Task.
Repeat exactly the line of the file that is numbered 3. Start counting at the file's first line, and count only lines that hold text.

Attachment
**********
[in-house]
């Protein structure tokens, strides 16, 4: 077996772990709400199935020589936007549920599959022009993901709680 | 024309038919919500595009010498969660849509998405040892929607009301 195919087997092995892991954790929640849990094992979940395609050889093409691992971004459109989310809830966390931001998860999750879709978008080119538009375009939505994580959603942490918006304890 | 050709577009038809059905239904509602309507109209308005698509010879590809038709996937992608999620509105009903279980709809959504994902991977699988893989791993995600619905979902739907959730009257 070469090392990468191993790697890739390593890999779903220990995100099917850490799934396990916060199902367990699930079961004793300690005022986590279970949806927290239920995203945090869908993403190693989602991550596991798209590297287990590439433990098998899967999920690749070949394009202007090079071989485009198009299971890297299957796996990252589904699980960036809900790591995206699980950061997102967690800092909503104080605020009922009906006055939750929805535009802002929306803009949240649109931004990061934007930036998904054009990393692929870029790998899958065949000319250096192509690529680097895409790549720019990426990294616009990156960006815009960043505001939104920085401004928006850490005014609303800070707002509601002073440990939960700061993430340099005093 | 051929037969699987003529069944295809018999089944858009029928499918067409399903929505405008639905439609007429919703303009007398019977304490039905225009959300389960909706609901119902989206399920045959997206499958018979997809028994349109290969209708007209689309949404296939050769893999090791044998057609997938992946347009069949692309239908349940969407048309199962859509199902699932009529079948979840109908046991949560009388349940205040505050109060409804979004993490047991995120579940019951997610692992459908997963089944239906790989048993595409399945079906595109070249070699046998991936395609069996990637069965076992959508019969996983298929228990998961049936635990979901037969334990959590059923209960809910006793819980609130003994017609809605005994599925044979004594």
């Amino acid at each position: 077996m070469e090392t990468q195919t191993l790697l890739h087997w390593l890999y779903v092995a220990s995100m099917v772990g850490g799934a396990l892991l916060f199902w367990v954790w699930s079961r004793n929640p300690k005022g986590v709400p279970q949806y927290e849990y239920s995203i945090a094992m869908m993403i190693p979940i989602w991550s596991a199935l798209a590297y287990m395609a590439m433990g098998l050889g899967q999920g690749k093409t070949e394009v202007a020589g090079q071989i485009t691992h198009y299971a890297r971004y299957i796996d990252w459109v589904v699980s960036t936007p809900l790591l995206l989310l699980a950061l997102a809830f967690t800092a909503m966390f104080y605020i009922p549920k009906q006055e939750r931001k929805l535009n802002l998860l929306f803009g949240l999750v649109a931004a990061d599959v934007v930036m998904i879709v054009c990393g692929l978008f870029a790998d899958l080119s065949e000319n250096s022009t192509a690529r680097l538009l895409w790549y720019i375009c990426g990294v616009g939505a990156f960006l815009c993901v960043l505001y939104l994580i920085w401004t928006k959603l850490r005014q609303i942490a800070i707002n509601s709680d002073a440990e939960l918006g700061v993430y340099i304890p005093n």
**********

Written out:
């Amino acid at each position: 077996m070469e090392t990468q195919t191993l790697l890739h087997w390593l890999y779903v092995a220990s995100m099917v772990g850490g799934a396990l892991l916060f199902w367990v954790w699930s079961r004793n929640p300690k005022g986590v709400p279970q949806y927290e849990y239920s995203i945090a094992m869908m993403i190693p979940i989602w991550s596991a199935l798209a590297y287990m395609a590439m433990g098998l050889g899967q999920g690749k093409t070949e394009v202007a020589g090079q071989i485009t691992h198009y299971a890297r971004y299957i796996d990252w459109v589904v699980s960036t936007p809900l790591l995206l989310l699980a950061l997102a809830f967690t800092a909503m966390f104080y605020i009922p549920k009906q006055e939750r931001k929805l535009n802002l998860l929306f803009g949240l999750v649109a931004a990061d599959v934007v930036m998904i879709v054009c990393g692929l978008f870029a790998d899958l080119s065949e000319n250096s022009t192509a690529r680097l538009l895409w790549y720019i375009c990426g990294v616009g939505a990156f960006l815009c993901v960043l505001y939104l994580i920085w401004t928006k959603l850490r005014q609303i942490a800070i707002n509601s709680d002073a440990e939960l918006g700061v993430y340099i304890p005093n």